Photo Credit:

Ah, vacation. A break from routine, a chance to see something new, and create wonderful new memories. Vacation is something we should all do on a regular basis, least of all because there are very few jobs that don’t allocate some type of vacation time. How sad is it that so many Americans accumulate large amount of unused vacation time that either never get used, are rolled over from year to year, or are paid out at the end of the year?

Whatever the reason why Americans are not using their PTO (paid time off) as they should, it isn’t beneficial. Studies show that we work better with a break in routine – we are more energized and warm, fun memories generate more enjoyment than buying more stuff, and spending enjoyable time together creates more bonds between friends and families. In short, going on vacation is something that we should be doing more often.


The trick is how to have the best vacation ever. There is nothing worse than an overpriced vacation combined with draggy, whiny children, the breakup of old friendships, and wet and cold shoes to convince you to never move past a 10-mile radius of your house.

Firstly, decide whom you would like to go with. You can choose to go by yourself, with all those wonderful benefits of not having to juggle other people’s schedules and desires, or with one good friend who has similar desires and hobbies (nothing ruins a friendship faster than taking a trip with a group of people who have conflicting desires) or a spouse, with or without children. Secondly, keep a list of flexible dates handy on your phone, or on a calendar near your computer. Then, when crazy deals pop up, you can grab them without needing a conversation first about when you are able to take off work, conflicting schedules, holidays, etc.

Childcare: If you have children and decided to leave them behind, line up quality childcare. This is not the place to scrimp. There is nothing that will ruin your vacation more than the burning guilt you feel when your children are on the phone 24/7 begging you to come home. I recommend finding a good babysitter that your children are already familiar with and who can come to your home. This way, your children are in their comfortable settings and have everything they need. I prefer to give my children a present just as I’m leaving, to help create the idea that they are also having an experience (with a babysitter, all sorts of adventures can arise), and then bring home a small souvenir.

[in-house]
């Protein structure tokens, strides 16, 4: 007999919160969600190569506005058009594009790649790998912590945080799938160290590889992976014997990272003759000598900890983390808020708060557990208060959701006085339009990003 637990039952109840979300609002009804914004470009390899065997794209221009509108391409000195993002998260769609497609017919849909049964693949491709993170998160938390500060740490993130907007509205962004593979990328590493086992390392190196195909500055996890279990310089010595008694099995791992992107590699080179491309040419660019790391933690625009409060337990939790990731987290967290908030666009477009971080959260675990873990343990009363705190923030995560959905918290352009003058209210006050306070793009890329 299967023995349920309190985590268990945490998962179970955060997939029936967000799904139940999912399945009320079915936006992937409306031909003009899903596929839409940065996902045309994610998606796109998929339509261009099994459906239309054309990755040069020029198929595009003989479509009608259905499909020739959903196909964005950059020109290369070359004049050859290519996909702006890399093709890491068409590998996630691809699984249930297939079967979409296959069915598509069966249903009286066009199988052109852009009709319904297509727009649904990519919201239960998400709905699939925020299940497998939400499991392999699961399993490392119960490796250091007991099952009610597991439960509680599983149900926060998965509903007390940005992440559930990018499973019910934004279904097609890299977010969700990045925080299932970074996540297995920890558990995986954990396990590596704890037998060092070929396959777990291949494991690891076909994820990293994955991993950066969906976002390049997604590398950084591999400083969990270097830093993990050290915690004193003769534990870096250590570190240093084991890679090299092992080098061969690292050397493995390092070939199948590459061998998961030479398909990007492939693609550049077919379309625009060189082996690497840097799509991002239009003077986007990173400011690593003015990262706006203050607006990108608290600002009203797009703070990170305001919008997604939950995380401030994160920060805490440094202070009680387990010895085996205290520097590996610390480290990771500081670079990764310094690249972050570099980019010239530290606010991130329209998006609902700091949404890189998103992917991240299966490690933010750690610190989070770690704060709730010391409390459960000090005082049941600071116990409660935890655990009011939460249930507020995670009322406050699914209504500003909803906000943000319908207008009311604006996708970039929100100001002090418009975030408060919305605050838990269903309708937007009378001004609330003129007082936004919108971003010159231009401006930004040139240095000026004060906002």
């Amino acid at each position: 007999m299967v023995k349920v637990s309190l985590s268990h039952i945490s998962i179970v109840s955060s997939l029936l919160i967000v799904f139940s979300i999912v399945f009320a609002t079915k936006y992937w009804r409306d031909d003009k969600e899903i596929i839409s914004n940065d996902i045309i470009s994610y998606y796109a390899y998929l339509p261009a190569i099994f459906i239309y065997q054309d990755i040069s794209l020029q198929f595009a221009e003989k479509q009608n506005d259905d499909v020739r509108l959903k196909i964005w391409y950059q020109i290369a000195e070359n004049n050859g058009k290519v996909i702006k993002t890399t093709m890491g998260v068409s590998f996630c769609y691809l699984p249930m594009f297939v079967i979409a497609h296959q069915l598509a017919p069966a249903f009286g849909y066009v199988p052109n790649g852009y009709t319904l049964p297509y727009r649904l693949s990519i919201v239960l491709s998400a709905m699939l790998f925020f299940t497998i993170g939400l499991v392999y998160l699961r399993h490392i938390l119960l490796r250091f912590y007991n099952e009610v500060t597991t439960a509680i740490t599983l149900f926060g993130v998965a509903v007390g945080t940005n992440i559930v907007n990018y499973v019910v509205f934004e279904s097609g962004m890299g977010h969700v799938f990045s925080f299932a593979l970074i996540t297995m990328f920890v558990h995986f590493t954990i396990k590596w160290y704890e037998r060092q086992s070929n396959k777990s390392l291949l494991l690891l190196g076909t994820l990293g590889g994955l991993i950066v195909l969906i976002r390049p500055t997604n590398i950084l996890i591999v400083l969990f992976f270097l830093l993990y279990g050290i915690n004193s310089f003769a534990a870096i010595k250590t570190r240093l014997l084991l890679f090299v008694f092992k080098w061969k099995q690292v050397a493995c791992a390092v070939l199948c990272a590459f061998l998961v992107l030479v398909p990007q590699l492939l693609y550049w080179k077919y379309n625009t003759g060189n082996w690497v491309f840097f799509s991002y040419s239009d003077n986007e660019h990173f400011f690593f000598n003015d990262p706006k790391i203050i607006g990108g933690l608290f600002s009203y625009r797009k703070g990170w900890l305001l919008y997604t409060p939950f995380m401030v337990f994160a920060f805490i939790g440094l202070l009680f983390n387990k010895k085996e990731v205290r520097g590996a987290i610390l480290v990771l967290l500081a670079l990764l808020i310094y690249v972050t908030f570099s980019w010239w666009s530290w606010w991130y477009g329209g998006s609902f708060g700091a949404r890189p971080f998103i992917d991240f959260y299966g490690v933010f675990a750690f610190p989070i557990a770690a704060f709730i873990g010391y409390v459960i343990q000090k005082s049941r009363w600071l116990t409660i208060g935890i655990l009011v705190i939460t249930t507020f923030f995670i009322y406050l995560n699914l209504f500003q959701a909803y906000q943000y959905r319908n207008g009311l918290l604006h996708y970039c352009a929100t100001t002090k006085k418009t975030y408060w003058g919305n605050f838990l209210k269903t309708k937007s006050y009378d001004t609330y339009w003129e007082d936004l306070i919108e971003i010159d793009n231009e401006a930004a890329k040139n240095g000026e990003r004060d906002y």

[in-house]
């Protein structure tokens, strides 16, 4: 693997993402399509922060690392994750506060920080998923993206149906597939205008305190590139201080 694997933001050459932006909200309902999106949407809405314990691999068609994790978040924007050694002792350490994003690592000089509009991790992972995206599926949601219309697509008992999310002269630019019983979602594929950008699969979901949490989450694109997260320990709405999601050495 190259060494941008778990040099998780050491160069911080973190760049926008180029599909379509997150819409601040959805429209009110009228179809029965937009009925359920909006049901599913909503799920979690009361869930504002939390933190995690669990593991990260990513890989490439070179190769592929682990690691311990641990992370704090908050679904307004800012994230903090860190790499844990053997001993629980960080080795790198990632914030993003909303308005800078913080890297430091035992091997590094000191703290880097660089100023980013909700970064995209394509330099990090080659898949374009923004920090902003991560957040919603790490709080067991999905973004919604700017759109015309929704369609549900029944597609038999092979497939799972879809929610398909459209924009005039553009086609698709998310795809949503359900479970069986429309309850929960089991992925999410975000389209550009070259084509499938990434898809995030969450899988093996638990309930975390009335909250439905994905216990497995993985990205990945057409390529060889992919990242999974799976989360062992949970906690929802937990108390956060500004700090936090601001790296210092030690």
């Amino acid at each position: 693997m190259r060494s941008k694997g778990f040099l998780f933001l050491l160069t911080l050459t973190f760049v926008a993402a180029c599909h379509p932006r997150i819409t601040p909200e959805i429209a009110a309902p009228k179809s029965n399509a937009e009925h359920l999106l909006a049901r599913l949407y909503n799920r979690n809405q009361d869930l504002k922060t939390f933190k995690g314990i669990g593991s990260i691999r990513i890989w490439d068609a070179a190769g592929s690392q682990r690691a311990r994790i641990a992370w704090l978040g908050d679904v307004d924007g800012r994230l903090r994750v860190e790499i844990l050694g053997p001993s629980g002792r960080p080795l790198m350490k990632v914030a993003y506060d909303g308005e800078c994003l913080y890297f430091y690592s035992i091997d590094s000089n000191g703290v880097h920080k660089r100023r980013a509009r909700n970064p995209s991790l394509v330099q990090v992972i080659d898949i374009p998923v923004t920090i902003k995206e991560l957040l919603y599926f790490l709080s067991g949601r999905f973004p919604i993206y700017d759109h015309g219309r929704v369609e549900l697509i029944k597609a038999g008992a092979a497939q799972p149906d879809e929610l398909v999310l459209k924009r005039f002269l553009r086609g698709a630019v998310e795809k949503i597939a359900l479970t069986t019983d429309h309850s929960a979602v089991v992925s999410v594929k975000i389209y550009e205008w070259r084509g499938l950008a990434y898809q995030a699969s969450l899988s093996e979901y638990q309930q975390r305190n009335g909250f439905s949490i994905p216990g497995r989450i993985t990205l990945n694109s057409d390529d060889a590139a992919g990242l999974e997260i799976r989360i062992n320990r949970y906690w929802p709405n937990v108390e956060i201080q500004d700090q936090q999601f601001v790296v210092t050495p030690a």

Itinerary: If your children will be coming with you, spend some time creating an itinerary that is child-friendly – short activities that can be reasonably walked by someone with short legs. Instead of creating a day-by-day itinerary, I like to create a list with links of many different options that look interesting. Then, I ask locals what they would recommend. Very often, major destinations are considered tourist traps for very good reasons: long lines, overly priced, and not much of an experience. Locals will know of free museums, festivals, parades and flea markets that might not be on a typical tourist website. You also get the experience of the genuine culture of the city when you act like a local.

Stroller: I always recommend bringing as many strollers as possible, even for children as old as six. When a child is jet-lagged and tired, it might look weird for him or her to be sitting in a stroller, but who cares? You will (probably) never see these people again and your child won’t be dragging his feet and crying that he is tired. If you are comfortable using a Bjorn or baby sling, it’s a great way to keep smaller babies calm in strange settings.


Previous articleHow to Prepare for a Happy Retirement
Next articleAt Bubbie’s House
Pnina Baim is the author of the Young Adult novels, Choices, A Life Worth Living (featured on Dansdeals and Jew In The City) and a how-to book for the Orthodox homemaker, Sing While You Work. The books are available at Pnina is available for speaking engagements and personal consulting. Contact her at